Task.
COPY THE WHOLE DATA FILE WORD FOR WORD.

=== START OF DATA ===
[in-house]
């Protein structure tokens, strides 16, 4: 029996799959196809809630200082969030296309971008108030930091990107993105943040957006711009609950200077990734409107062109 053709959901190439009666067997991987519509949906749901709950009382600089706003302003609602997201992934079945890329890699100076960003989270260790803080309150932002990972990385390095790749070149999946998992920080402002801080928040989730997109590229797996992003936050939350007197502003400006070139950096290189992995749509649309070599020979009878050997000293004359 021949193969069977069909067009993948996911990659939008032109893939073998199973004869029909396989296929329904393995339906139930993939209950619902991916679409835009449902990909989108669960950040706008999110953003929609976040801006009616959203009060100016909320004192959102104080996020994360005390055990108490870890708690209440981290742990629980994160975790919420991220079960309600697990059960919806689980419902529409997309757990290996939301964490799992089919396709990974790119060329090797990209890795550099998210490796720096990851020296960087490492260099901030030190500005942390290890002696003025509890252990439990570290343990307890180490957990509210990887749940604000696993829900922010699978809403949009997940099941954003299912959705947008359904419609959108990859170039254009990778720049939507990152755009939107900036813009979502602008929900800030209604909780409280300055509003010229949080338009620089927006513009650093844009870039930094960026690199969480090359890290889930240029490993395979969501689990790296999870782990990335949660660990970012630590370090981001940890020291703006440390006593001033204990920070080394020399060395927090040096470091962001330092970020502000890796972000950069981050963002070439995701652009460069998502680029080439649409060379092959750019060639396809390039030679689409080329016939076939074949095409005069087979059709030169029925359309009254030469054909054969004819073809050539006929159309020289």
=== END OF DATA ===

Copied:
[in-house]
């Protein structure tokens, strides 16, 4: 029996799959196809809630200082969030296309971008108030930091990107993105943040957006711009609950200077990734409107062109 053709959901190439009666067997991987519509949906749901709950009382600089706003302003609602997201992934079945890329890699100076960003989270260790803080309150932002990972990385390095790749070149999946998992920080402002801080928040989730997109590229797996992003936050939350007197502003400006070139950096290189992995749509649309070599020979009878050997000293004359 021949193969069977069909067009993948996911990659939008032109893939073998199973004869029909396989296929329904393995339906139930993939209950619902991916679409835009449902990909989108669960950040706008999110953003929609976040801006009616959203009060100016909320004192959102104080996020994360005390055990108490870890708690209440981290742990629980994160975790919420991220079960309600697990059960919806689980419902529409997309757990290996939301964490799992089919396709990974790119060329090797990209890795550099998210490796720096990851020296960087490492260099901030030190500005942390290890002696003025509890252990439990570290343990307890180490957990509210990887749940604000696993829900922010699978809403949009997940099941954003299912959705947008359904419609959108990859170039254009990778720049939507990152755009939107900036813009979502602008929900800030209604909780409280300055509003010229949080338009620089927006513009650093844009870039930094960026690199969480090359890290889930240029490993395979969501689990790296999870782990990335949660660990970012630590370090981001940890020291703006440390006593001033204990920070080394020399060395927090040096470091962001330092970020502000890796972000950069981050963002070439995701652009460069998502680029080439649409060379092959750019060639396809390039030679689409080329016939076939074949095409005069087979059709030169029925359309009254030469054909054969004819073809050539006929159309020289």